Important Information for Any Businesses Selling Hemp Products


Hemp-derived CBD and other hemp products have become ubiquitous, appearing in convenience stores, gas stations, and supermarkets throughout Michigan, as well as in many licensed provisioning centers and marihuana retailers. However, many of these businesses may be unknowingly violating state law and could be in danger of enforcement actions by the Cannabis Regulatory Agency (the “CRA”) or law enforcement.

Under Michigan’s Industrial Hemp Research and Development Act, 2014 PA 547, MCL 286.841 et seq., with certain, limited exceptions, it is unlawful for any business to “process, handle, broker, or market” hemp in Michigan without first obtaining a processor-handler license from the CRA. MCL 286.847(1). Moreover, those terms are broadly defined by statute, with, for example, the term “market” defined to include activities that “promote or sell industrial hemp or an industrial hemp commodity or product.” MCL 286.842(l).

Oversight of licensed hemp processor-handlers was transferred to the CRA by Executive Reorganization Order 2022-1 in February 2022. Yet, despite the pervasiveness of CBD and other hemp products in most licensed marihuana stores across the state, there has been little guidance to retail licensees that a processor-handler license was required to sell such products, leaving many unaware that they are currently in violation of the Industrial Hemp Research and Development Act. However, at an administrative disciplinary hearing last week, the CRA asserted unequivocally that retail licensees should not have any hemp products on their premises without such a license.

More importantly, the CRA also asserted that businesses selling hemp-derived products may also be held responsible for violations if those products are acquired outside of the regulated system and subsequently test “hot,” i.e., above the 0.3% threshold for THC concentration. The CRA argued at the hearing that businesses cannot simply rely upon assertions made by manufacturers about whether a product is “hemp,” and should have independent testing done on such products in order to ensure that they are below the relevant THC threshold. If a business fails to do so, the CRA’s stance seems to be “buyer beware,” with licensees potentially facing penalties for selling untested, improperly labeled, and improperly obtained products if the “hemp,” in fact, turns out to be “marihuana” containing a THC concentration higher than 0.3%.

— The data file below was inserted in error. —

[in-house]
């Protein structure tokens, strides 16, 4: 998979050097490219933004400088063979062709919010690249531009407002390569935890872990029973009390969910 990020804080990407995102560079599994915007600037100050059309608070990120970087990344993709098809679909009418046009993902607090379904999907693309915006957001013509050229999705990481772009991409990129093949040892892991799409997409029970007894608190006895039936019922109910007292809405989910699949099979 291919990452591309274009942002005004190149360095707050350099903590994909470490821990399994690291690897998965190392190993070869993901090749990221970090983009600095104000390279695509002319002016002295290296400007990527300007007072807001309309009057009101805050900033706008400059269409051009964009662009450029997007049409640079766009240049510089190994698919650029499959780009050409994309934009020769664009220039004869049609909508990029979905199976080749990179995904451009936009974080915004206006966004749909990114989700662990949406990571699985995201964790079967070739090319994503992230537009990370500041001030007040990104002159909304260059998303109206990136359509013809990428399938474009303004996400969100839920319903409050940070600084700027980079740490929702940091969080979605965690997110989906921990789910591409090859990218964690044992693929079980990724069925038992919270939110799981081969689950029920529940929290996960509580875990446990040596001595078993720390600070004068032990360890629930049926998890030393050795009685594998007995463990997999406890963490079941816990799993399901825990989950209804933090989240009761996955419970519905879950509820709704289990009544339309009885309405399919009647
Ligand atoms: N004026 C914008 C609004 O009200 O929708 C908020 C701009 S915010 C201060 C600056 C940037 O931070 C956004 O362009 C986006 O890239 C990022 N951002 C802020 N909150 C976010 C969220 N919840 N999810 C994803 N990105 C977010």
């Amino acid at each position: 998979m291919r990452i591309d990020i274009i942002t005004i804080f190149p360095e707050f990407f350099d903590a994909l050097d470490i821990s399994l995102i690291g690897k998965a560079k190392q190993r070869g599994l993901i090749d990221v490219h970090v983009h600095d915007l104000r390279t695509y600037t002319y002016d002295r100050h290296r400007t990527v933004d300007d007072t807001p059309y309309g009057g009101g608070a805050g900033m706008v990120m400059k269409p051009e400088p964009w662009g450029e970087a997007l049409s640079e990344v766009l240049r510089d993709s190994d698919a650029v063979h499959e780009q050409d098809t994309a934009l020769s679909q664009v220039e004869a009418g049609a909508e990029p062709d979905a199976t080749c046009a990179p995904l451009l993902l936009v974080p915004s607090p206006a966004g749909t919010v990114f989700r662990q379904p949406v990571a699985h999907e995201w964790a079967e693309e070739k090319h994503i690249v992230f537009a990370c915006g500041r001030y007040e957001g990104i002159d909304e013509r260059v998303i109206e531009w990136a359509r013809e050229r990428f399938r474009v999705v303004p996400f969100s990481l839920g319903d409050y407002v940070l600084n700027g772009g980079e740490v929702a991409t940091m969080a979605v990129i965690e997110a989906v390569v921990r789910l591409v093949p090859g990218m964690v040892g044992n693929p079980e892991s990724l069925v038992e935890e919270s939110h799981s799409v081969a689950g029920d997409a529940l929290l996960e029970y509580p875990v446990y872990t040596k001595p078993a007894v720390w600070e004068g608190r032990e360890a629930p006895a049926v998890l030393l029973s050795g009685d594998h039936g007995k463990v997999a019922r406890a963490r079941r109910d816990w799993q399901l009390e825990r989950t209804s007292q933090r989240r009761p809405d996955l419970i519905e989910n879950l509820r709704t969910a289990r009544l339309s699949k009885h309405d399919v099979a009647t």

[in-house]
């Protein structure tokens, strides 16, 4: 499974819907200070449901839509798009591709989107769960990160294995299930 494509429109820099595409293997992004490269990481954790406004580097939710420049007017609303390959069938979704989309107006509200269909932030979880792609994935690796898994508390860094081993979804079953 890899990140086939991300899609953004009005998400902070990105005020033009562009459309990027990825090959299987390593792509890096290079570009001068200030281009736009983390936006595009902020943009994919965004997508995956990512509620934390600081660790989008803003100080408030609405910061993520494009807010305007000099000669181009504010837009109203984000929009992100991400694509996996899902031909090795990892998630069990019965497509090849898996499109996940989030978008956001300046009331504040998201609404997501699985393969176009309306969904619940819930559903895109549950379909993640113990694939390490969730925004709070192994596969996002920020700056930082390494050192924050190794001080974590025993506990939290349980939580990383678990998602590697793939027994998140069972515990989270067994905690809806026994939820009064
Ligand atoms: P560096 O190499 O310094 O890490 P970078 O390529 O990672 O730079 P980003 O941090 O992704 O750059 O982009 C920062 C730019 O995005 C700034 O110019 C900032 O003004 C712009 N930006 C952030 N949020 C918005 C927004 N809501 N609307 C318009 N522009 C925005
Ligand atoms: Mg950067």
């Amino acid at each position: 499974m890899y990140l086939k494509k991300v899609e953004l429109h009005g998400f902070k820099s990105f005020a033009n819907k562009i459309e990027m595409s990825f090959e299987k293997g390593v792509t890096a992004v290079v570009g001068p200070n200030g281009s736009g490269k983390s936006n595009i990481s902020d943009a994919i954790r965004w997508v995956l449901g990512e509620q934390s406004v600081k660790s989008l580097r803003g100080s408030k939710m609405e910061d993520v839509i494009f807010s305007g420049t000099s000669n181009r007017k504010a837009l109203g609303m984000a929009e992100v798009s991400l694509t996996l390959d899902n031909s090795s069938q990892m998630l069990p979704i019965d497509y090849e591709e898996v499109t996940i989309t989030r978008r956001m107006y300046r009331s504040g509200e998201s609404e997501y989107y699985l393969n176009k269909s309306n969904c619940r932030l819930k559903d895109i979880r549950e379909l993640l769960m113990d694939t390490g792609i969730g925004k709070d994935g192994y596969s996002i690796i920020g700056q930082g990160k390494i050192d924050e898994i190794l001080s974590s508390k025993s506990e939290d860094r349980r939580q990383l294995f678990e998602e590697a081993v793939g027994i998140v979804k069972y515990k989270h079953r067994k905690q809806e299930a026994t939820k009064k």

Based upon discussions with a number of licensees, we have discovered that very few have obtained a hemp processor-handler license, despite having long stocked hemp products in their stores. To date, we are unaware of any previous enforcement actions related to this issue, but we do believe that the CRA’s arguments in the recent disciplinary hearing demonstrate that there is a potential for future enforcement against licensees and other businesses who possess and sell hemp-derived CBD and other hemp products.

If you are currently selling hemp-derived CBD or other hemp products in your retail establishment, you should be aware of these developments and how the CRA’s potential enforcement of the Industrial Hemp Research and Development Act may impact your business. To that end, we recommend businesses consider ceasing sales of all hemp products until they apply for, and receive, a hemp processor-handler license through the CRA. The application can be found here.

If you need help with the application process or have any questions related to this issue, please reach out to us for assistance.

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